But Dr. Beth Bell, director of the federal Centers for Disease Control's center for emerging diseases, said there is no evidence yet that person has the disease.

An NBC News freelance cameraman, Ashoka Mukpo, has been diagnosed with Ebola while working with an NBC crew covering the outbreak of the disease in the West African country of Liberia. Mukpo, who so far has mild symptoms, is scheduled to be brought back to the US for treatment.

Mukpo's father, Dr. Mitchell Levy, told the TODAY show on Friday that his son is "scared and worried ... but his spirits are better today."

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Mukpo remains in Monrovia, the capital of Liberia, but is scheduled to be flown Sunday to the United States. His father told NBC News that Mukpo will be treated at the Nebraska Medical Center in Omaha, where he is scheduled to arrive Monday morning. That is the same hospital which treated Dr. Richard Sacra, who was stricken with Ebola last month.

Sacra, who was infected in Africa, was discharged after three weeks in the hospital's Biocontainment Center on Sept. 25.

"We are ready, willing and able to care for this patient," said Dr. Phil Smith, medical director of that unit, in a press release announcing Mukpo's planned treatment there. The release had not mentioned Mukpo's name.

Another doctor there, Angela Hewlett, said, "The experience we have in treating Dr. Sacra should prove to be very valuable in treating this patient."

Also Friday, the Cobb County Jail in Georgia is not accepting any more inmates because an inmate there, who said he had recently traveled to Africa, developed a fever, according to WSB-TV. That inmate had been arrested in the past day for DUI.

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In Texas, Dallas County Judge Clay Jenkins told reporters that several of Duncan's relatives, who remain quarantined, under armed guard, in their Dallas apartment where he fell ill, are under "an enormous amount of tension and stress.

"Imagine waiting in those conditions to be monitored," Jenkins said.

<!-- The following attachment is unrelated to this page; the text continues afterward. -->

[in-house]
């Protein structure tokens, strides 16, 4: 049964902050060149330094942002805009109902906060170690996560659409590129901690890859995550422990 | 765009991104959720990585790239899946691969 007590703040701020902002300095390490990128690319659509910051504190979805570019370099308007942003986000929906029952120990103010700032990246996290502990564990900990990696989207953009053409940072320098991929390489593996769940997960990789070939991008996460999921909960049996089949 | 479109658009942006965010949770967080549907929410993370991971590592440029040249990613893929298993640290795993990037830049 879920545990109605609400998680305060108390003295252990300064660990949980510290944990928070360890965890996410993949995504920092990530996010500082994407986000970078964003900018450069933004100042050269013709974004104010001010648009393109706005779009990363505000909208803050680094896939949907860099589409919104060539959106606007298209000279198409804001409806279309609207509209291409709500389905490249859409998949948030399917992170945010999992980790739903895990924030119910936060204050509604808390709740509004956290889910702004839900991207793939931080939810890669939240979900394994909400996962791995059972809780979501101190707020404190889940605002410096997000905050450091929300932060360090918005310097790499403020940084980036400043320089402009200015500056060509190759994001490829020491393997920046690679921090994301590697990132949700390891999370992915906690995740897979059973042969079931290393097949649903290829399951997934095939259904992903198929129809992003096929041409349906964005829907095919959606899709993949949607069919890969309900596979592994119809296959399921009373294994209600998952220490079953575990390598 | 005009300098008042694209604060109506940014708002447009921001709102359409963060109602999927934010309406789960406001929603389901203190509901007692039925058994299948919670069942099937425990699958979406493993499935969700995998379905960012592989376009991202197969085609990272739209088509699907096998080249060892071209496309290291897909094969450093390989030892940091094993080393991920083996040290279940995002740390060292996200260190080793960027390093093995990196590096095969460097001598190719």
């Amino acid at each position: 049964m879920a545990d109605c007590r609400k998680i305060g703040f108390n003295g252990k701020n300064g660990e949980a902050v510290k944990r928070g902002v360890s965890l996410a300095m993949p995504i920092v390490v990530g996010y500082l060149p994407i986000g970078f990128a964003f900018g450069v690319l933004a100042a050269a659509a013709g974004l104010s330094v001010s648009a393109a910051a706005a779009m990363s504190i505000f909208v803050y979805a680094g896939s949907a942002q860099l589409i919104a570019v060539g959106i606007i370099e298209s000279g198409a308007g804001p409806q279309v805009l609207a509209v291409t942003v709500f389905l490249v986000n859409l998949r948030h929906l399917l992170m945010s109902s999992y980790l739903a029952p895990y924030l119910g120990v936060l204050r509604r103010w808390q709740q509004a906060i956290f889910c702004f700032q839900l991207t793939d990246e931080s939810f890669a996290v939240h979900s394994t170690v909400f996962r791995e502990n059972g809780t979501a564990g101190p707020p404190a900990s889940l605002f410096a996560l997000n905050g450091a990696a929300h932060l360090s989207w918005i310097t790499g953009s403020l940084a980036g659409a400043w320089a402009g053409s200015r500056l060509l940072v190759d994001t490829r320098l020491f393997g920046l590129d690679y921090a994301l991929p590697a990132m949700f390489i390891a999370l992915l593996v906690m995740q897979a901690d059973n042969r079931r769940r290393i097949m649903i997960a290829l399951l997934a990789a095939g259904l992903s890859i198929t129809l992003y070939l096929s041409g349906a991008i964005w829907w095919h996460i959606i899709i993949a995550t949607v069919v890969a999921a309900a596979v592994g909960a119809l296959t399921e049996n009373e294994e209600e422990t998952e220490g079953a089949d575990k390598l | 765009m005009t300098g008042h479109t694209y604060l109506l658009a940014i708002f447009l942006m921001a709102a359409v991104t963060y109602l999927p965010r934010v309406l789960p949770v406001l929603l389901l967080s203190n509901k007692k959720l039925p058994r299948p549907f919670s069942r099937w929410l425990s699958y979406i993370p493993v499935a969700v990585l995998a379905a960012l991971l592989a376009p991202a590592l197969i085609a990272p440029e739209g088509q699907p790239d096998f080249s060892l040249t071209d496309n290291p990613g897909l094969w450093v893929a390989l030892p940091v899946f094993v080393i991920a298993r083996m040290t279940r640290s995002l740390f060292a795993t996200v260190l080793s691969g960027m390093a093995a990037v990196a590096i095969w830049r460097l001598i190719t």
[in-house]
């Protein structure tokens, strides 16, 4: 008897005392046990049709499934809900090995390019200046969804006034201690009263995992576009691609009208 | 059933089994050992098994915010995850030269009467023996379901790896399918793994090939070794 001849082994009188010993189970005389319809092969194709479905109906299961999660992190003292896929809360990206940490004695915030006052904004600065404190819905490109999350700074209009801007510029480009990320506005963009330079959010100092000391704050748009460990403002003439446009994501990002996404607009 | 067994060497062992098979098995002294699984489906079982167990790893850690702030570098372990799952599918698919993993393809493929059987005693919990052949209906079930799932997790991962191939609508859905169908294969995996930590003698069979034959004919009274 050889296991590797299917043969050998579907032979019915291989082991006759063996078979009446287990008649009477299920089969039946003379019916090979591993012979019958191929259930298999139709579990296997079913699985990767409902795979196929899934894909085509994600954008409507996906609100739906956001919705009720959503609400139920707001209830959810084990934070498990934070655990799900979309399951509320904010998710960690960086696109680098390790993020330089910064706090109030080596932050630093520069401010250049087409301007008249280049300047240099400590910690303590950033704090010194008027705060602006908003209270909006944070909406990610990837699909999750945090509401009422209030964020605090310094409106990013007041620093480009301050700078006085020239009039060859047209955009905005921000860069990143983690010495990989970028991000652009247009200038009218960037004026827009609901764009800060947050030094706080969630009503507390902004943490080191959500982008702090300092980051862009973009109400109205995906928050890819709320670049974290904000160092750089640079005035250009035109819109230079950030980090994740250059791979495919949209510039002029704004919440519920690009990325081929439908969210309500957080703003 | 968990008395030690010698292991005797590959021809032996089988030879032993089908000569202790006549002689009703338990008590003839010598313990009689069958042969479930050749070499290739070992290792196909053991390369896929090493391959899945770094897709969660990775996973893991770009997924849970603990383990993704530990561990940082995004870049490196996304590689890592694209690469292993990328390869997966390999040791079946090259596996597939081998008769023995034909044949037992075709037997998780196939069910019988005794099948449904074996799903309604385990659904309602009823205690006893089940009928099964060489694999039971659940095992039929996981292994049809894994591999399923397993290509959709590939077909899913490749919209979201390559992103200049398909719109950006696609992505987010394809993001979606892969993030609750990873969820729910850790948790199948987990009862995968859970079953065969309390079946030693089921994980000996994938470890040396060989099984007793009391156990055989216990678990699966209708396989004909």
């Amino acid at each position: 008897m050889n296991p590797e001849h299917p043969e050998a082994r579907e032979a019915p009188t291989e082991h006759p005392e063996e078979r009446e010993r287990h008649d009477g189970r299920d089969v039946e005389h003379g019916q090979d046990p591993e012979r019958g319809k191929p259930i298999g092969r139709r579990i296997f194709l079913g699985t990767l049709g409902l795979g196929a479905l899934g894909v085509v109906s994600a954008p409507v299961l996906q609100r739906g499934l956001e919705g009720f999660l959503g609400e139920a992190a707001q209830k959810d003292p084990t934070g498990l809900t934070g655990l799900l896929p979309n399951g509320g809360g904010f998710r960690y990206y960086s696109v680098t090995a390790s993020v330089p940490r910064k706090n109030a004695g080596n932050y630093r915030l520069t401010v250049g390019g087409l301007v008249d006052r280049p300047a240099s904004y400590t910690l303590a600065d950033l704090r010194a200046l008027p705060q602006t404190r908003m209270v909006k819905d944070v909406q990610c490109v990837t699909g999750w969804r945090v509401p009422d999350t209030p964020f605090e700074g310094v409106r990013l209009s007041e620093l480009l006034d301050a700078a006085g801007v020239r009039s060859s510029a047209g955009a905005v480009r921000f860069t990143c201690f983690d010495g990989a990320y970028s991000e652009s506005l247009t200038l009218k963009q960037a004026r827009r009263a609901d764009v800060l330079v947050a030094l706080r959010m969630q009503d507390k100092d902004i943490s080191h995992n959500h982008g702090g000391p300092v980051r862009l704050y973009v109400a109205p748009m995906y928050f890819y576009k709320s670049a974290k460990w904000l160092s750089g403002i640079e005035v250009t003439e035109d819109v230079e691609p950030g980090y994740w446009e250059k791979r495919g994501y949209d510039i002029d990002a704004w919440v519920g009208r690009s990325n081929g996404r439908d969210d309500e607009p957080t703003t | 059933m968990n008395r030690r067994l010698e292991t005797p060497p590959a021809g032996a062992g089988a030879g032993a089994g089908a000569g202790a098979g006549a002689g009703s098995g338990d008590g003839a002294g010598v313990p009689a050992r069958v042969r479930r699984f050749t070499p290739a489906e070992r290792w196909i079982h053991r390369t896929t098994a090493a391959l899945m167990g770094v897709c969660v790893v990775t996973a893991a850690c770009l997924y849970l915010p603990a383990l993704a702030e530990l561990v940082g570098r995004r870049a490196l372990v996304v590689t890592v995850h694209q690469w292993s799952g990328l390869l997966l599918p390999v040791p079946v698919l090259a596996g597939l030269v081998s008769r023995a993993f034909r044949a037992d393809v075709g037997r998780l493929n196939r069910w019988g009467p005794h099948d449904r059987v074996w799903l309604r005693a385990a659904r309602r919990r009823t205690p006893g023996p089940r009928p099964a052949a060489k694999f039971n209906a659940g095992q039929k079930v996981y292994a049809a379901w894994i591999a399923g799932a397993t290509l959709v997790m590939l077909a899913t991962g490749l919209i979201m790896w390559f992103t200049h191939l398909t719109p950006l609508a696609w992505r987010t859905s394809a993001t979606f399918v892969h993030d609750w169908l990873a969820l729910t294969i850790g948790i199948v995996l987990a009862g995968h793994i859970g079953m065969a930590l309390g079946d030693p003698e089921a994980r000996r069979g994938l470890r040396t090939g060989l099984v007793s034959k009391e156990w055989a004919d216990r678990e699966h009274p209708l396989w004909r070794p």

Duncan's family will remain in the apartment during Friday's scheduled decontamination "and it is safe for them to do so," said Judge Jenkins.

Duncan's relatives have been quarantined in the house, under armed guard, as he remains hospitalized during treatment.

Jenkins said, "Dallas County has contracted with a private entity to decontaminate the apartment and they have conducted an initial site assessment."

"This morning the contractor was dispatched to the apartment and will arrive in the next few hours to begin clean-up," Jenkins said. "Is it estimated that the clean-up will take approximately three hours. The family will remain in the apartment during this time and it is safe for them to do so."

The CDC's Bell said the US government is jump-starting efforts to develop a vaccine for Ebola.

"A couple of vaccine(s) are currently being investigated," Bell said. "We're working very hard to accelerate this, and of course we really need to be.

""This is a very, very high priority for us, and we are working very hard in this area," Bell said.

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Despite repeated warnings by CDC that the public should not panic about the spread of Ebola, Louisiana Gov. Bobby Jindal on Friday called on President Obama to stop flights coming into the US from countries stricken by the virus.

"We should stop accepting flights from countries that are Ebola stricken," Jindal said. "Even countries in Africa have cut back on or stopped accepting flights from countries with Ebola outbreaks."

-By CNBC's Dan Mangan and Meg Tirrell